AD Main Menu

Trustees of Fairbanks banker's $23 million estate tangle over external review of finances

Dermot Cole
Bill Stroecker stands with his longtime companion, Pat Marlin, in 2010, in front of the Studebaker he bought new in 1959. Richard Heieren

FAIRBANKS — Banker Bill Stroecker made a fortune in Fairbanks during his 90 years and left most of it to charity at his death, listing 50 organizations in his will that he supported.

He directed the trustees of his foundation to make the key decisions on how to allocate funds but warned that he wanted not a single dollar given to “any qualified charitable organization which is or has become what I would characterize as ‘left wing’ or ‘greenie’; the trustees shall abide by my directions in this regard.”

In time, the foundation will be paying out a total of more than $1 million a year, under IRS rules, much of it to groups in Alaska.

But nearly four years after Stroecker's death, his estate, estimated at more than $23 million, has yet to be settled. It’s not the prospect of supporting greenies that has proved to be the hangup, however.

Rather, the trustees of his foundation can’t agree on the need for an independent review of attorneys’ fees and all other settlement costs — estimated to total $750,000.

Three members of the seven-member board — lawyer Cory Borgeson, surveyor Richard Heieren and banker Jerry Walker — have gone to court seeking an independent review. They say it is needed to protect the beneficiaries of the foundation.

“They’re going to turn over almost $25 million to the foundation,” Borgeson said.

“We think someone has to review what’s happened. The attorney general’s office has not stepped in,” Borgeson said, adding that “we think they need to.”

Here's the rub: The review would in part assess the performance of two other members of the foundation board — lawyer Richard Hompesch and the Alaska Trust Co. — who have also served as “personal representatives” of the Stroecker estate and are to be among the major recipients of payments for their work on the estate over the past 3.5 years.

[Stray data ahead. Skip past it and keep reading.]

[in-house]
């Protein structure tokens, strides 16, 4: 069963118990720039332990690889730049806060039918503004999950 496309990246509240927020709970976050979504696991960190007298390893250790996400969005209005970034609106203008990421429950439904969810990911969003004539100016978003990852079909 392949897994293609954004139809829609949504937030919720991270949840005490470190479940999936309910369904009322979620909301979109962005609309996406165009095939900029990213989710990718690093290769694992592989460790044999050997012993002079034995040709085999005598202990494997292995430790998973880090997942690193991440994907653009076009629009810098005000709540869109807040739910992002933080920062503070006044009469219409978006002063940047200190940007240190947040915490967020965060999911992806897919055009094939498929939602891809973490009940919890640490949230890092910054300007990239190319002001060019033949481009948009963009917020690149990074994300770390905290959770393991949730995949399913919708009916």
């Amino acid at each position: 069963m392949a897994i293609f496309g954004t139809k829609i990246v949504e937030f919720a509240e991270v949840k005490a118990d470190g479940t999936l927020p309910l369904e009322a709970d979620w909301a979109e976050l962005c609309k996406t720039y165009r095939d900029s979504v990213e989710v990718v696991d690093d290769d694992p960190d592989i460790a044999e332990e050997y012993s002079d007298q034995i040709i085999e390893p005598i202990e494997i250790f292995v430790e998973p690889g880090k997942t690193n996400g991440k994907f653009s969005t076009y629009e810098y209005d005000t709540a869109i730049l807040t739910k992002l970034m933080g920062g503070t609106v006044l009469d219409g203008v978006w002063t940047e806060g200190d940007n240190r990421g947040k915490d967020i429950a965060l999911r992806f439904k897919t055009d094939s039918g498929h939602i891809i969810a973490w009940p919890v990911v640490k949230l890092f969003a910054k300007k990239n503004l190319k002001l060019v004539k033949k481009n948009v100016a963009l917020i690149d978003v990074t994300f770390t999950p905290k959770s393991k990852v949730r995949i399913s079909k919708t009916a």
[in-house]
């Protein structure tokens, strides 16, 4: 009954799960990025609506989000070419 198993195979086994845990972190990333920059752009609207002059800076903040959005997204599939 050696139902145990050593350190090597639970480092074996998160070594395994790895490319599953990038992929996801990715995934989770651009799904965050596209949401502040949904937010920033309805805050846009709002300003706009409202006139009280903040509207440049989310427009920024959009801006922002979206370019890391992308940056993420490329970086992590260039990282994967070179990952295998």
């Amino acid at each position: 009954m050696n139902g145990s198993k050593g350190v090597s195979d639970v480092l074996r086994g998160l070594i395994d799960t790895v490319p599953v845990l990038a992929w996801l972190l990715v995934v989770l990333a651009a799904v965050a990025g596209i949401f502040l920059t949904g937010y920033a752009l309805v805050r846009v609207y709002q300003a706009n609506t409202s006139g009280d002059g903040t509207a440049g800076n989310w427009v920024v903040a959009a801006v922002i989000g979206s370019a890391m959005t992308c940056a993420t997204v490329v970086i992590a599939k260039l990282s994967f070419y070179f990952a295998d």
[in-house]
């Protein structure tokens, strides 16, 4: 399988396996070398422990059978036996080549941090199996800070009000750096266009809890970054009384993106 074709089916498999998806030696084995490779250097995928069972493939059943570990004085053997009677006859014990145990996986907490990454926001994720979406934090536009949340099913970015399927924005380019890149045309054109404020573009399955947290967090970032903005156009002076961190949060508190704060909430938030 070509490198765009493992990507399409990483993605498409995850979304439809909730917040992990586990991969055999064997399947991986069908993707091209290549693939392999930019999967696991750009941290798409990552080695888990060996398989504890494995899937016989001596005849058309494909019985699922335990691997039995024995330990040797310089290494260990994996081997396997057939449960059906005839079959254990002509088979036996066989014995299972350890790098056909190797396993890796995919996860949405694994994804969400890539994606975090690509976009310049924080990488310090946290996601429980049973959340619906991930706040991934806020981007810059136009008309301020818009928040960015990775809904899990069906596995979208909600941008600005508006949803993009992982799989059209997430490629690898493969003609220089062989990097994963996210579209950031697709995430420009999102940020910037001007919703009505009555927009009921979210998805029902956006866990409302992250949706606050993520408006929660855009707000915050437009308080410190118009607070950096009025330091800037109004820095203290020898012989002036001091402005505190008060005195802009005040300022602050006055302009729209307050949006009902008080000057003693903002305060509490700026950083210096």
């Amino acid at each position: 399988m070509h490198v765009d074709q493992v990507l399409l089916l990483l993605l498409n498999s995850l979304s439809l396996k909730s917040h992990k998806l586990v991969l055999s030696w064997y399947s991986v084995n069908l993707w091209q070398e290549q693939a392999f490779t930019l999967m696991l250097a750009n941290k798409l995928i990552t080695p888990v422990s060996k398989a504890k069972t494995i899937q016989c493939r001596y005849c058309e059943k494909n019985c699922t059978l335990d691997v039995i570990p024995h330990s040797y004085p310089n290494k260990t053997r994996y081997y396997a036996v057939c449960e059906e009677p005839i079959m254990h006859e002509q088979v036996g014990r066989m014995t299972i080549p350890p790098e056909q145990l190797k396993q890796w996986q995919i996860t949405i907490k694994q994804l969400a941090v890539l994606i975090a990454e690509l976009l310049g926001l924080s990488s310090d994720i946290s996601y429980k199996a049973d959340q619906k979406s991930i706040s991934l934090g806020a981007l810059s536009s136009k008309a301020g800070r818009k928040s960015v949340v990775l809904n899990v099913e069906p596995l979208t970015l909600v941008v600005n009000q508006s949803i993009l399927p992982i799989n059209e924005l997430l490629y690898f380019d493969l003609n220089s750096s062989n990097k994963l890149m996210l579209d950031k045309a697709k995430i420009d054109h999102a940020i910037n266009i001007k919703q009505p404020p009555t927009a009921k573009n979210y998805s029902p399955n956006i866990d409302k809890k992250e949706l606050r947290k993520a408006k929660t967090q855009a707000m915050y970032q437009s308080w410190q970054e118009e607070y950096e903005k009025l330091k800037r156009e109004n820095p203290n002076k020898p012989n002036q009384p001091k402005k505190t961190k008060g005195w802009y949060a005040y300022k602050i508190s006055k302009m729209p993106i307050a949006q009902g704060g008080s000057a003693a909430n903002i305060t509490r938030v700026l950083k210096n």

The final two board members — Don Dennis, a longtime official of the Alaska Goldpanners baseball club and retired accountant Ted Cox, a longtime leader of the Fairbanks Curling Club Foundation — sided with Hompesch and the Alaska Trust Co. in opposing an external review.

Pending the final settlement of the estate, the personal representatives approved the distribution of $500,000 in 2012 and $500,000 in 2013, benefiting dozens of charities in Fairbanks alone.

The foundation members allowed each of the seven board members to direct one-seventh of the total in both years. Among the larger beneficiaries of the Stroecker Foundation so far are the Salvation Army, the Goldpanners and the Curling Club Foundation.

The minority members have charged in court documents that Hompesch and Alaska Trust formed a working alliance with Dennis and Cox to prevent a review of the books.